Thursday, November 4, 2010

A long-awaited romance finally takes a start…..


The US and Russia have finally found a way to narrow their differences. The controversial October 28 joint Russian-U.S.-Afghan counter-narcotics raid may be a sign that both have started flirting after ignoring the bitter memories of cold war.  A long-awaited romance seems to have started. Hamid Karzai, the Afghan president has condemned the raid.  By saying that the raid was undertaken without the permission of his government, he has reinforced the perception that he is merely a mayor of Kabul city. It is not understood why they should seek permission to enter an area where Karzai government has no writ.
The operation marked the first time that Russian agents had joined their Afghan, American, and other NATO counterparts in such an airborne raid, which in this case destroyed four narcotics laboratories in Nangarhar province. The Russian government estimated the street value of the drugs destroyed at $250,000. U.S. officials, however, gave a considerably lower figure.
Foreign Policy Magazine has reported that the flood of opium entering Russia from Afghanistan has emerged as a major source of tension between Moscow and NATO, as Russian officials blame the NATO-led International Security Assistance Force (ISAF) in Afghanistan for failing to curb that country's exploding opium production. Russian officials have been lobbying especially hard for the aerial spraying of herbicides to eradicate Afghanistan's opium poppy.
NATO governments have made clear their reluctance to meet Russian demands to eradicate the opium crops through aerial spraying of poppy or other actions against individual Afghan farmers. They fear that such direct action against large numbers of Afghans would prove a public relations disaster, alienating Afghans and facilitating Taliban recruitment.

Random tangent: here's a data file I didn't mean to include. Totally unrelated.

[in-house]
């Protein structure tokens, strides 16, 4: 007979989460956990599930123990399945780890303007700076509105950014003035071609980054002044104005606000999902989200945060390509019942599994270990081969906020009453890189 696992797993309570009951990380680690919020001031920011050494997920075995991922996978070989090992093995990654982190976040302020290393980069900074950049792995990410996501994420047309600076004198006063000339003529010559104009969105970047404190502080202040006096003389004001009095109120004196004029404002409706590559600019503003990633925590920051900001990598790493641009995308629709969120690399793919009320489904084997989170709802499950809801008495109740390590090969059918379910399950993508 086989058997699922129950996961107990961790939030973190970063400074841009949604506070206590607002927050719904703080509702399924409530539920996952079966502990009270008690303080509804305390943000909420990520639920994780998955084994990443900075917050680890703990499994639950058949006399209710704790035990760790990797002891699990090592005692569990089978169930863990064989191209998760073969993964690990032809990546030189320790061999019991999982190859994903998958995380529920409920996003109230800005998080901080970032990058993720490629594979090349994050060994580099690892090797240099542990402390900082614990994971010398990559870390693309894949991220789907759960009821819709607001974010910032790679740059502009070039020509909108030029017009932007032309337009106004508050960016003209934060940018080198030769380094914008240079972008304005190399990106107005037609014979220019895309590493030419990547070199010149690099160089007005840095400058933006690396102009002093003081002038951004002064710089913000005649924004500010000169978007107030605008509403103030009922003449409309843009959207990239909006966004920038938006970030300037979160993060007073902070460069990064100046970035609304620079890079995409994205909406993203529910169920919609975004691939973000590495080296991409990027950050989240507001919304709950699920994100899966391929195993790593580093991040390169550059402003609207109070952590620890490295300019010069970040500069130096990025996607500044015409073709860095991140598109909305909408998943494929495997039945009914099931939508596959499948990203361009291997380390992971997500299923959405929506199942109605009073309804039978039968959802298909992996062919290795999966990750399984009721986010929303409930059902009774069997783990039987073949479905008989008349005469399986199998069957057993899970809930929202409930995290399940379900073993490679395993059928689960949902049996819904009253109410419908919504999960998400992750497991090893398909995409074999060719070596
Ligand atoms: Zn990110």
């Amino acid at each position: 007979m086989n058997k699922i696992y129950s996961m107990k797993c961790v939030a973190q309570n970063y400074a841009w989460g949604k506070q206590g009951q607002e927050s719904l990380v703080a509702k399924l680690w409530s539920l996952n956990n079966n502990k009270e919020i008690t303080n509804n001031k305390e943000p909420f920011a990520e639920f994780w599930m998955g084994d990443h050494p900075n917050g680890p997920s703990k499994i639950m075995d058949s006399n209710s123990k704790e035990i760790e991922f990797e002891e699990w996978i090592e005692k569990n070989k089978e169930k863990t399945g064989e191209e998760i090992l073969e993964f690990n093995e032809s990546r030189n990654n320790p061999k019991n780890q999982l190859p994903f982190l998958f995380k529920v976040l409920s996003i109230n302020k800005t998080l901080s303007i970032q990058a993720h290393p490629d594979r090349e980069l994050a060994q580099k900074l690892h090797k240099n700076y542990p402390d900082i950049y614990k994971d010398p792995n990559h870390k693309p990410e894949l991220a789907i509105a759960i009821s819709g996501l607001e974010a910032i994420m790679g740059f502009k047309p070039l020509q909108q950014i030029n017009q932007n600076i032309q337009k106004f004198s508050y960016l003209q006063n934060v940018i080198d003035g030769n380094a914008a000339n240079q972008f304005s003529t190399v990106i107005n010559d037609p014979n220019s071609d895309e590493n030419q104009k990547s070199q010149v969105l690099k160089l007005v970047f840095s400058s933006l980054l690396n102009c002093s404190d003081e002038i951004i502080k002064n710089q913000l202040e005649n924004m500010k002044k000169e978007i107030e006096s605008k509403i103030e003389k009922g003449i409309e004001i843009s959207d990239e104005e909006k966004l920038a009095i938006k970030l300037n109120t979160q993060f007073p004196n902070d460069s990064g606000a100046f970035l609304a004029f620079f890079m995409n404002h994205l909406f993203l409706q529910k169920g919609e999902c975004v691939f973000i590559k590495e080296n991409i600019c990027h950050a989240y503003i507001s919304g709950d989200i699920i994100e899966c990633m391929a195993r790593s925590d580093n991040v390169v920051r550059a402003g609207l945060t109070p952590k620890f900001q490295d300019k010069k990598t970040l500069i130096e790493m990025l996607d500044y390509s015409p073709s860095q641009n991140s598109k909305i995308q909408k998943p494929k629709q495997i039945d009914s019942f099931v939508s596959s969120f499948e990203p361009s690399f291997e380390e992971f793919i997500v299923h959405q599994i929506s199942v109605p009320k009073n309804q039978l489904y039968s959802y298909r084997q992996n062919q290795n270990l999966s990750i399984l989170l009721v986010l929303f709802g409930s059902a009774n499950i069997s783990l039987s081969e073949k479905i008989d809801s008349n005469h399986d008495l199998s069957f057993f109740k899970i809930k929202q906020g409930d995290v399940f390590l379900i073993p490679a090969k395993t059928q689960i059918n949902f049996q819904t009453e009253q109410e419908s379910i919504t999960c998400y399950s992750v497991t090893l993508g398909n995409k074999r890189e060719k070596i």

However, following a formal change in U.S. policy announced in June 2009, ISAF forces have focused their efforts on destroying large warehouses storing illicit drugs as well as interdicting the flow of narcotics out of Afghanistan and the drug money that the Taliban uses to finance its operations, a policy more in line with long-standing Russian requests of NATO. In an interview with the author in Washington last month, Victor Ivanov, the head of Russia's Federal Drug Control Service (FSKN), stressed that, "Laboratories are a fundamental issue. This is precisely where narcotics processing occurs.... The farmers in the fields are not organized crime, but slaves. But laboratories - this is organized crime."
Despite the condemnation of Russian involvement in the raid by Afghan President Hamid Karzai, Russian officials celebrated it as a new step in Russian-U.S. relations. In a news conference run by government-supported RIA Novosti news agency, Ivanov described his agency as having played a major role in the raid, which he said "shows that there are real actions being taken amid the reset in relations between Russia and the United States." Other Russian officials besides Ivanov have applauded the expanded Russian-U.S. cooperation against Afghan narcotics and expressed hope it would continue.

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